Hands-down the best (and first) accessory purchase for my Switch was a second AC adapter, which is plugged in by my bed.

Perhaps much like you, I spent my teenage years curled up in my room with my Gameboy and playing Super Mario Land 2. There’s a heavy sense of nostalgia that now some 20-odd years later I’m able to do pretty much the exact same thing. All conventional wisdom suggests that I - as a grown-ass man of almost 40 - should not enjoy this as much as I do. Seriously, it’s bordering on criminal in terms of enjoyment.

This past week I’ve really enjoyed playing Oxenfree in the dark with a set of headphones on. It was as you describe your Resident Evil and Chrono Trigger experiences to be; intimate and thoroughly enjoyable.


The 3DS shifted how I game. I was fresh out of college and learning how to become a working adult with limited free time. It turns out a handheld system with a seamless sleep function and a library of games designed to be played in short bursts was exactly the right system at that moment. I happily chipped away at games like Luigi’s Mansion: Dark Moon and Animal Crossing: New Leaf day by day and I didn’t have to clear my schedule to do it. I just played when I felt like it for as long as I wanted to. Today, I’m happy to see the Switch continue that legacy and thank goodness the PS4 has a rest mode! I game on my time now.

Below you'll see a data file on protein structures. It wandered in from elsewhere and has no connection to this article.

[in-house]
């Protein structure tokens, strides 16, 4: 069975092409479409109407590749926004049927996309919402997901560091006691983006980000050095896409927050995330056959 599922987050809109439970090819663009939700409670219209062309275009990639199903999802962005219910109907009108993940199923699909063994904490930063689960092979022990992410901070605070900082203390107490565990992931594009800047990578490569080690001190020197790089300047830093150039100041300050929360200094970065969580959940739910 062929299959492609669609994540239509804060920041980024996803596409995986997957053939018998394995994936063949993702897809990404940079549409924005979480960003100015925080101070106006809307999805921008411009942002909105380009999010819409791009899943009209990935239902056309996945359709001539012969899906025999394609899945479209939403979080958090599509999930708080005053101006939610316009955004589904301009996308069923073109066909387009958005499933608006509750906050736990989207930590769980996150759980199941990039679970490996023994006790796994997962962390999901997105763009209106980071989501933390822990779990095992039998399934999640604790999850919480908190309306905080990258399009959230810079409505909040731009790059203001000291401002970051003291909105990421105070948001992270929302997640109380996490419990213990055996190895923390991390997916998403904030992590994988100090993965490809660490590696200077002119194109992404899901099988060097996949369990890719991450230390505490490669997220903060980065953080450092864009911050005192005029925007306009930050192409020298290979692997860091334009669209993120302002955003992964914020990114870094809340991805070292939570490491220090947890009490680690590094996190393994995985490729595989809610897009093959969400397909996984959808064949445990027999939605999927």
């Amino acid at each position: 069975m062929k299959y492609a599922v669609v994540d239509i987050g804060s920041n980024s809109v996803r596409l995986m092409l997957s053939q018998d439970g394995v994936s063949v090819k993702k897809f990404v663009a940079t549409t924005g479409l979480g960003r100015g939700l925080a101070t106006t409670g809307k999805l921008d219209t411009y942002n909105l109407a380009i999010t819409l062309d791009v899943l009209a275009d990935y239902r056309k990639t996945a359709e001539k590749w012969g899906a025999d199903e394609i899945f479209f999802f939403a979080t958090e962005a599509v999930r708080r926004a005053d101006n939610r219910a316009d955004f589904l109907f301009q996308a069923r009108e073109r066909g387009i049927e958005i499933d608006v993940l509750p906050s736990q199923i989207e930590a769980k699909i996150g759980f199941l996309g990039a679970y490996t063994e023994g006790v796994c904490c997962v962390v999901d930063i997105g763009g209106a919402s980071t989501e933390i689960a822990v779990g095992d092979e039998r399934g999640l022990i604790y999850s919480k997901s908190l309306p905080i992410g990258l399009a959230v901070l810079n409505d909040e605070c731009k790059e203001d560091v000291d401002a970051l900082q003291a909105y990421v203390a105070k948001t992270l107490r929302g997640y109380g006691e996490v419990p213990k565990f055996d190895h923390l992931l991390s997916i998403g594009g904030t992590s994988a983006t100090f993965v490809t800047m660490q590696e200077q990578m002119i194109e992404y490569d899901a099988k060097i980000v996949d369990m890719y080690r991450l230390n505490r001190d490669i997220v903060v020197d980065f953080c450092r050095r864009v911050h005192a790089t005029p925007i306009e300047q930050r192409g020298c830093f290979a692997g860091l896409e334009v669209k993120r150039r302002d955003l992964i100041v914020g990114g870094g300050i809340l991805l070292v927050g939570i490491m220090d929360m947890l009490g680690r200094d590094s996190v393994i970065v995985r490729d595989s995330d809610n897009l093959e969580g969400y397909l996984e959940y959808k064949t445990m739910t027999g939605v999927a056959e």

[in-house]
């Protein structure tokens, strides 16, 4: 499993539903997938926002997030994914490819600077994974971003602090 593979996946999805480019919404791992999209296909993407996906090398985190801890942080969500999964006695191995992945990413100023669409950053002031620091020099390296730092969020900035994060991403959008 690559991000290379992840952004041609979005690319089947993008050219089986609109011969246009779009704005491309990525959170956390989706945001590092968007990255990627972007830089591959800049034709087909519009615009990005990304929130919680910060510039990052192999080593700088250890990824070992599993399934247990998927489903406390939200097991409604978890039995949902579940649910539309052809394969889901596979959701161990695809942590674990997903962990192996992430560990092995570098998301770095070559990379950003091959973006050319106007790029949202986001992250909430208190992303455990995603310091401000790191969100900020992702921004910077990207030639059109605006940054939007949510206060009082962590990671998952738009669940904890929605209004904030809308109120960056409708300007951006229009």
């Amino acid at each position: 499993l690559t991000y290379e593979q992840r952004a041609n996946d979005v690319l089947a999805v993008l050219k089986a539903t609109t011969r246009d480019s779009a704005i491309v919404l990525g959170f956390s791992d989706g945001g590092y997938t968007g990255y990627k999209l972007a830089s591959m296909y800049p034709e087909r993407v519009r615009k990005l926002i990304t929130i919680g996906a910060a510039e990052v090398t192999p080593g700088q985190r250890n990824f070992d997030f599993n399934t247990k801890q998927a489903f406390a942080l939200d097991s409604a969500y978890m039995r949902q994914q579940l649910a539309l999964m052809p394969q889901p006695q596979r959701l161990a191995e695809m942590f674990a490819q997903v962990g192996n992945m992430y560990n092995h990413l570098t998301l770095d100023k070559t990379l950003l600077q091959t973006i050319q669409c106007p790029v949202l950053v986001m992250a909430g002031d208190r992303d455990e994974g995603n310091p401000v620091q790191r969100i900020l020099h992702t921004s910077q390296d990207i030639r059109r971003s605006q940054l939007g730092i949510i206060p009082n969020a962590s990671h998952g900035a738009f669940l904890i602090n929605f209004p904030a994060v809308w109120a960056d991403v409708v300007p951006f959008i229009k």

Yeah, during my down time in College I would grind away in Pokemon X and hatch eggs. In the library as well. If the Switch came out during my College years boy that would had been a blast.


Ironically, what the Switch did for Rob, getting a decent android smartphone did for me, at the expense of portable gaming. Prior to switching to Android I had fairly behind-the-curve, crappy phones, usually an iPhone 2-3 years behind. After years of dealing with iTunes nonsense, I decided to move to android, as well as take advantage of my new job’s corporate discount to score a fancy Samsung flagship phone.

Android, and its ability to conveniently sideload apps that weren’t being offered on my region’s app marketplaces (via alternative stores like QooApp) allowed me to join in various Japanese-style, gacha-driven mobile games like Final Fantasy Brave Exvius, Fate/Grand Order, and Granblue Fantasy. Those games, with their emphasis on short, daily play sessions over long binges fit my time in a way that not even portable stalwarts like my 3DS, Vita, and Switch could.

For a newly minted salary-chaser, playing mobile means you can grind out your dailies in the bathroom, finish story quests while having lunch, or even sneak in a quick pull at the gacha machine while standing in line for the elevator to your office.